Where Does "Management by Objectives" Come From?

We cannot mention enough Peter F. Drucker if we discuss management by objective, a concept believed to be brought by Drucker in 1954.

When talking about appraisal and performance review in an SME context, a typical trap is that no one can articulate the exact standard that employees should meet. With Management by Objectives (MBO), a systematic approach can be elaborated as follow.

1.It all starts with Corporate Objective

Just make sure profit (or revenue and profit) is not the only one in the equation.

A lot of companies take for granted that "corporate objective" is well-known and explicit mentioning is unnecessary. But when being asked, different employees may have different version of "corporate objective". It should be stressed that objective setting with respect to, for example, 8 key-result-areas suggested by Drucker, should be the result of a dedicated decision process and should not be taken for granted:

  • Market standing
  • Innovation
  • Productivity
  • Physical & financial resources
  • Profitability
  • Management
  • Employees
  • Public responsibility

(As suggested by Drucker in his book "The Practice of Management", 1954)

Meanwhile, there are too many lessons where company's long-term fortune is put at risk due to sole focus on profit objective.

2.How Corporate Objective can relate to Employees' Objectives?

After corporate objectives are clarified, the ultimate key to success in MBO is to empower subordinates to set goals that cascaded from corporate objective, instead of having goals blindly dictated by managers.

It can be done only if employees have the chance to discuss and fully understand why corporate objectives are set as this way. Such deliberation process will increase sense of ownership of individuals' objective, and thus there is higher chance employee will "self-directed" to achieve the goals.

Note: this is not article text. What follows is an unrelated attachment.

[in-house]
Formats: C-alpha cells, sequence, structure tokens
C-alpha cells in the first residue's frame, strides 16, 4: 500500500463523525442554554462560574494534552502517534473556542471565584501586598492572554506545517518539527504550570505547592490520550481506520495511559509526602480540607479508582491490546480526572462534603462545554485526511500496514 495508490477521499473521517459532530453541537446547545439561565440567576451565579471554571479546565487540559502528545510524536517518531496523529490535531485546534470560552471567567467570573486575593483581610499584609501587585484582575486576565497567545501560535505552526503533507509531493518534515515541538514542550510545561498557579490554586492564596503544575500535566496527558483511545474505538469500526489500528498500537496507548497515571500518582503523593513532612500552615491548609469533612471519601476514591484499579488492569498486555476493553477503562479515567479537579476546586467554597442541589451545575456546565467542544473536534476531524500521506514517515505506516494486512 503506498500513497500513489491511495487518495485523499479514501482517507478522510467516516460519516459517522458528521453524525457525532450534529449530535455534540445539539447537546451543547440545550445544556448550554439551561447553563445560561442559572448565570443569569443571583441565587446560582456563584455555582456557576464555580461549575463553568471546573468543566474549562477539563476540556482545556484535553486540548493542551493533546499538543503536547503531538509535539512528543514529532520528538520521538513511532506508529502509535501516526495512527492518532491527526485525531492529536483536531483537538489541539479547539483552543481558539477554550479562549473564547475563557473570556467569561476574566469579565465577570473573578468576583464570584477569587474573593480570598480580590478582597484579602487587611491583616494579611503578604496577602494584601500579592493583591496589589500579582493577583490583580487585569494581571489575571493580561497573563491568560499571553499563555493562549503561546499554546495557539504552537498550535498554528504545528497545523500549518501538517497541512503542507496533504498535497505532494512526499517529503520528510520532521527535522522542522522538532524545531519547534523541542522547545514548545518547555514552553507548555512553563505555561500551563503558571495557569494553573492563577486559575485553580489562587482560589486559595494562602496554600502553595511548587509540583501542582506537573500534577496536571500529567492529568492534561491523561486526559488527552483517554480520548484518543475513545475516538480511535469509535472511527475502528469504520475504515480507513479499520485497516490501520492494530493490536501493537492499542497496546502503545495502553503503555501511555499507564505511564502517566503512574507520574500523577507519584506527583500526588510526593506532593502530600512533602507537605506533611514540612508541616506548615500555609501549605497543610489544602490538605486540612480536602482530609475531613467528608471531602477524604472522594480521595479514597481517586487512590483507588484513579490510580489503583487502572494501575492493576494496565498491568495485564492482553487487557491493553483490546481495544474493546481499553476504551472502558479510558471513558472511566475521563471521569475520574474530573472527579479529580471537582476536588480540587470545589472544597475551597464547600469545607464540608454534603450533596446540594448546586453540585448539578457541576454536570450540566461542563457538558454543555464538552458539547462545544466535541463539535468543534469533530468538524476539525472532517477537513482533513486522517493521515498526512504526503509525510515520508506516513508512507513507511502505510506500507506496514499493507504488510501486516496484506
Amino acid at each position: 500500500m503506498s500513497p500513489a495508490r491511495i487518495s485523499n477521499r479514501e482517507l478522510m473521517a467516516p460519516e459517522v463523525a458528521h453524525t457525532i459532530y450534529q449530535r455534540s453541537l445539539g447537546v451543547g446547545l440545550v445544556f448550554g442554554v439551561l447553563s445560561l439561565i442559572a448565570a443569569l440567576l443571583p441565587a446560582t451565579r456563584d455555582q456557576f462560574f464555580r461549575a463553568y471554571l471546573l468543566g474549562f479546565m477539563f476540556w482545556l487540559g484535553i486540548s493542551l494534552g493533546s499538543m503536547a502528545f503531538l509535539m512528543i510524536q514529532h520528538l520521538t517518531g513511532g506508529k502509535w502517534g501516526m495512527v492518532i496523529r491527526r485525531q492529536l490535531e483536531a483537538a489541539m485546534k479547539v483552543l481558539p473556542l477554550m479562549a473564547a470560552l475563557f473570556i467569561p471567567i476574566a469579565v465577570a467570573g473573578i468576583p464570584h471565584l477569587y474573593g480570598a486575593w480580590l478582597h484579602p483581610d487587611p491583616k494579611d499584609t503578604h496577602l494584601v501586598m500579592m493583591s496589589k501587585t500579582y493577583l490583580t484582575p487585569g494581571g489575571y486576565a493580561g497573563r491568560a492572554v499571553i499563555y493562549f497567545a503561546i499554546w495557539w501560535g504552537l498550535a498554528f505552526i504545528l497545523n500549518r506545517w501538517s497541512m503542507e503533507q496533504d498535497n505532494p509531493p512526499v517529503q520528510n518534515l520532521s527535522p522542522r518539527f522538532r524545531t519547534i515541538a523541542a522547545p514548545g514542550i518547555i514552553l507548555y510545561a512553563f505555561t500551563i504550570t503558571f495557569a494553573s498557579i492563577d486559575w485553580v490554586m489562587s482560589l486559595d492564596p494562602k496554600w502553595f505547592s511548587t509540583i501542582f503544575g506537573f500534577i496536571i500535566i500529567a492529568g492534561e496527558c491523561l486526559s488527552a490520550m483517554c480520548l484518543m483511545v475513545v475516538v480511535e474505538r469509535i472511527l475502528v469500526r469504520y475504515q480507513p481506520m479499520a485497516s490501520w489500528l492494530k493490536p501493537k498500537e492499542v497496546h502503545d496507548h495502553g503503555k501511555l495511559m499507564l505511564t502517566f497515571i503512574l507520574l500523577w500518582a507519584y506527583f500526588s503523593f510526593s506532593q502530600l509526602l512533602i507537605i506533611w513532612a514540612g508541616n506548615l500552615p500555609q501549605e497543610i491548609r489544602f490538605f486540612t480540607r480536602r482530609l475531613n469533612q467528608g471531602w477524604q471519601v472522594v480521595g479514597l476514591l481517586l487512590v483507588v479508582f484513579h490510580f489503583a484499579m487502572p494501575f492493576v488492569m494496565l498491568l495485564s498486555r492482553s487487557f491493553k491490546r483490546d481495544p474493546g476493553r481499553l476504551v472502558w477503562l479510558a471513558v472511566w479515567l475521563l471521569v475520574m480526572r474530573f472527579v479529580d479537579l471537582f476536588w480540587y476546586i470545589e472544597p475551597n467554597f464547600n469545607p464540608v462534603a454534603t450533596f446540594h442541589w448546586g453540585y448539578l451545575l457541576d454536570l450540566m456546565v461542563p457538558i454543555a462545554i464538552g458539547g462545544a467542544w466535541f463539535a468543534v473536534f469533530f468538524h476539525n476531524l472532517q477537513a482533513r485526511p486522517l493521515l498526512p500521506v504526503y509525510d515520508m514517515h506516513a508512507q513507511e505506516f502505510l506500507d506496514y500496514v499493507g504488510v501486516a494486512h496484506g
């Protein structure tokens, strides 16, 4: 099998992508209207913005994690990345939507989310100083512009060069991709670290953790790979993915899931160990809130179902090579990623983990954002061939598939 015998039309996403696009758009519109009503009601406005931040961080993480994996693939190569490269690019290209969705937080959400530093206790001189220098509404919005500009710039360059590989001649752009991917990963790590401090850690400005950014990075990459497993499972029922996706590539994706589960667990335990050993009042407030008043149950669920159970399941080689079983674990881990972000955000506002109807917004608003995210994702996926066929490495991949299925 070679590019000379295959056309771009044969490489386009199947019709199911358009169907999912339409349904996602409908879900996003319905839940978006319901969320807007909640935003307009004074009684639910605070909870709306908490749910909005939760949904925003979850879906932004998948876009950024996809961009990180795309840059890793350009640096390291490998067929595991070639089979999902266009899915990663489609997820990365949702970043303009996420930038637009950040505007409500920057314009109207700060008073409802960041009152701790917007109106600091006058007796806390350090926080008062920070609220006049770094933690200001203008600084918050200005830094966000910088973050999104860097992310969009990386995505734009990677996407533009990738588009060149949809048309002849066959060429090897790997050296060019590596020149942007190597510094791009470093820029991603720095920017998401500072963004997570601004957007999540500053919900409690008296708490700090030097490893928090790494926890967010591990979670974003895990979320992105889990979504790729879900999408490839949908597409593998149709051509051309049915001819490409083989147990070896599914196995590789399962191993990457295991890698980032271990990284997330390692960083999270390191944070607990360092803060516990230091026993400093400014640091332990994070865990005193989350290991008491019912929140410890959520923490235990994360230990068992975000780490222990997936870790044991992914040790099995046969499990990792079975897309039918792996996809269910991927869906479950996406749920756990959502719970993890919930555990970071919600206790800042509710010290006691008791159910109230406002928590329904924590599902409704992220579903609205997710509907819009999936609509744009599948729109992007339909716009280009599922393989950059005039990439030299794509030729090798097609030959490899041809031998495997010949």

Objectives should be clear so that results can be measured. In the future, we will elaborate on how "SMART" objectives can be set and also other considerations in setting objectives.

3.Making Strength Positive

This is the title of one of the chapters in the book "The Effective Executive" by Drucker. After setting objectives, we all expect to revisit them regularly and measure the results by a monitoring plan.

Both corporate objective and individuals' objective should be evaluated. Feedback should be provided. Achievers should be rewarded.

Nevertheless, it should be cautious that at the time results are measured and evaluated, we should focus more on strength rather than weakness of staff.

"The effective executive makes strength productive. He knows that one cannot build on weakness. To achieve results, one has to use all of the available strengths" - The Effective Executive, Drucker.

4. What's Next

Nevertheless, it should be noted that Drucker's approach of Management by Objective is no short of criticism. Therefore, it should be treated as one of the many possible approaches for performance review. Feel free to read other parts of our guide for supplement.